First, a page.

Fiscal policy, macro and sector reforms to fire the growth engine

Government of India released the e-book format of the economic survey, which is dedicated to the corona warriors – who saved lives and livelihoods. Amidst this global health and economic crisis, India was guided by the principle of saving lives being most critical for the country, for which purpose short-term economic pain was also borne. The survey illustrates that the expected cases and deaths are lower than expected owing to proactive measures and stringent implementation – India avoided 37 lacs cases and 1 lac deaths. However, the economy is now entering the early stages of post-pandemic cycle, indicating a V-shaped economic recovery for India.

During H1 for FY21, the pandemic has significantly affected economic indicators, as the economy faced disruptions with attendant job and income insecurity. The resultant trough in the demand curve now needs to be boosted, in line with various supply-side measures introduced by the Government over the past year. As economic activity inches closer to pre-COVID-19 levels, measures to boost demand will bring back the growth momentum, with GDP growth expected at 11 per cent in FY22.

Going forward, to ensure stability the quality of asset classes, especially for infrastructure projects, will need close monitoring, as COVID-19’s impact is expected to exacerbate the Non-Performing Assets (NPA) issue.

The journey towards Aatmanirbharta would depend on enhanced investments, for which the country will have to focus on a stable interest rate and a stable tax regime. The road ahead would also need an increase in employment opportunities to leverage the country’s demographic dividend. The next phase of development would depend on inclusive and equitable growth, with cross-sectoral and cross-regional prosperity. Based on the green shoots in H2 FY21, there is reason for optimism.

India’s V-shaped recovery would support road to Aatmanirbharta

As the world dealt with an unprecedented health emergency, which soon transformed into an economic crisis, India focused on saving lives and livelihoods. The country’s early, intense lockdown helped save lives, and preserve livelihoods and the Government’s support package aided economic recovery in the medium to long-term, with a mix of fiscal support and structural reforms. Additionally, the clarion call of Aatmanirbhar Bharat enthused the industry with the hope of positioning India differently in the global order, in the post-COVID-19 era.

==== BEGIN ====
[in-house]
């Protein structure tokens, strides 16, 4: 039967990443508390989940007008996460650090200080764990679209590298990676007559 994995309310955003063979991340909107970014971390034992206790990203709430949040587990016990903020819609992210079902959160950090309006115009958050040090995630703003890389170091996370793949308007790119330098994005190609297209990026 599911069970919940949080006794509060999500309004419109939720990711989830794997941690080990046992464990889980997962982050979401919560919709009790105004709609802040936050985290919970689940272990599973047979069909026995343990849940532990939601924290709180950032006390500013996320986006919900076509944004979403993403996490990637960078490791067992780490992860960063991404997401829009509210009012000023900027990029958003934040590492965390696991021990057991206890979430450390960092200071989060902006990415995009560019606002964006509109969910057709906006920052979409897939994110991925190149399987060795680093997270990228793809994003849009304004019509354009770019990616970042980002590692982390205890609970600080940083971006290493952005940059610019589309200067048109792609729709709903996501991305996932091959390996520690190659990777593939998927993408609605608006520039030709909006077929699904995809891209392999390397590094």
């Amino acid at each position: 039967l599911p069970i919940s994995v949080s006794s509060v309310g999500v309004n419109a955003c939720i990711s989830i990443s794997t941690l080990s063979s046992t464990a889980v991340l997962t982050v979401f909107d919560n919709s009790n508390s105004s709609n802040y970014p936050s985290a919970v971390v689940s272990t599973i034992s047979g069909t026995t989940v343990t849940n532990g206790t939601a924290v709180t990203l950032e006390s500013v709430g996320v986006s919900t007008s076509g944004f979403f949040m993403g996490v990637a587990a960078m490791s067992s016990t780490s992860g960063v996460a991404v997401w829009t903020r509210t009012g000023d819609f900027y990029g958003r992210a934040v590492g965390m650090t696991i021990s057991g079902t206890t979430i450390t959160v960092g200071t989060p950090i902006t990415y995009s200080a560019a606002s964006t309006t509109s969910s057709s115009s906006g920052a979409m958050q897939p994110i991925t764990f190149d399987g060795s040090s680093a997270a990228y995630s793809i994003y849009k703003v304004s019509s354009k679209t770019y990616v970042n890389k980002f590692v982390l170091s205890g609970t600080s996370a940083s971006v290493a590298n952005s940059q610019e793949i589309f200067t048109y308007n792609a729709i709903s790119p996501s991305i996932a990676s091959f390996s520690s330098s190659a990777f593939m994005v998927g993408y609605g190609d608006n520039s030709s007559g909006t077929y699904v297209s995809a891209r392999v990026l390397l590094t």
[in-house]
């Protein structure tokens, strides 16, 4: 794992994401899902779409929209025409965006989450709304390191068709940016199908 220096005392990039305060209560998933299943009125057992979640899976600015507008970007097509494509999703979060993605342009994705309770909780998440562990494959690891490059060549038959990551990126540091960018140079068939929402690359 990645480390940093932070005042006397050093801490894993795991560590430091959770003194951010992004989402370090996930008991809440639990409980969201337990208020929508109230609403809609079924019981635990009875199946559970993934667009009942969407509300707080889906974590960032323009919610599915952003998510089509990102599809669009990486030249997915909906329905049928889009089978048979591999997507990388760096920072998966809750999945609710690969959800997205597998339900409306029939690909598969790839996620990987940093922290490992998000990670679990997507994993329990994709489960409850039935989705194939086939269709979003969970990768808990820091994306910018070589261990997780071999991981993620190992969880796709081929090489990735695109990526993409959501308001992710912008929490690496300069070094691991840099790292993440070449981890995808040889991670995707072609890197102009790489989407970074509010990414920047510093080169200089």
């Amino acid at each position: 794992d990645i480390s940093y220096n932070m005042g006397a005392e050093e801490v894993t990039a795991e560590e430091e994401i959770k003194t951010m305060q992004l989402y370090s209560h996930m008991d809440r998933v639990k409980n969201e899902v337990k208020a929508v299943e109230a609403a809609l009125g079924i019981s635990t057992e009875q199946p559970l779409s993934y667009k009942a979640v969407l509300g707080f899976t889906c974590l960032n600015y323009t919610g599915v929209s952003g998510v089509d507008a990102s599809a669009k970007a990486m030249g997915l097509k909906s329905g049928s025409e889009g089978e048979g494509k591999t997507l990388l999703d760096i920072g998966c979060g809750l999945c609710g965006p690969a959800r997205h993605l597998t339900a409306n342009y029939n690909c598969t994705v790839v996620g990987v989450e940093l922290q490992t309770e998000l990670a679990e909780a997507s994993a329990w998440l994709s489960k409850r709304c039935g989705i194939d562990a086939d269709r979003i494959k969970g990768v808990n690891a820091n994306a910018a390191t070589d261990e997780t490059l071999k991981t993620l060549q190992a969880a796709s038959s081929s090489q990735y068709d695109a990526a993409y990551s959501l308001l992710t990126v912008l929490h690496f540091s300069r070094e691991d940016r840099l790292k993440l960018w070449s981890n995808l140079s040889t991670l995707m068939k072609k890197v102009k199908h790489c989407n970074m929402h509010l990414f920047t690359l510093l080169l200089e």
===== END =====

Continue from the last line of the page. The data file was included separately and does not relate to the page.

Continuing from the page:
The advance estimates for FY:2020-21 state that the economy is expected to stage a resilient V-shaped recovery in H2:2020-21. A decline of real GDP by 7.7 per cent for the whole FY:2020-21 indicates a modest decline of 0.1 per cent in GDP growth in second half of the year.

Faster normalization of business activities amid gradual lifting of restrictions, higher festive and pent-up demand and policy support is expected to translate into a faster-than-anticipated economic recovery over the second half. This is supported by a strong rebound seen in several high frequency indicators in Q3: FY 2020-21.

On the demand side, the recovery is expected to be broad-based in the second half. The biggest growth driver is likely to be Government consumption that is expected to grow at a strong 17 per cent YoY in second half as against a 3.9 per cent contraction the first half.

Credit rating should reflect the economy’s fundamentals

The survey states that the sovereign credit rating of fifth largest economy has never been in the lowest rung of the investment grade (BBB-/Baa3). India’s current BBB-/Baa3 rating does not reflect the country’s strong macro fundamentals. Additionally, as a favoured investment destination, with no history of sovereign default, India needs to engage with rating agencies to better reflect its sovereign rating.

Growth leading debt sustainability

Growth leads to debt sustainability, which is dependent on the ‘Interest Rate Growth Rate Differential’ (IRGD). While India usually enjoys lower interest rate on debt than growth rate, a negative IRGD in India, owing to higher growth rates prompts a debate on fiscal policy.

As fiscal multipliers are disproportionately higher during economic crises, an active fiscal policy can ensure that the full benefit of reforms is reaped. Hence, it is desirable to use counter-cyclical fiscal policy to enable growth during economic downturns.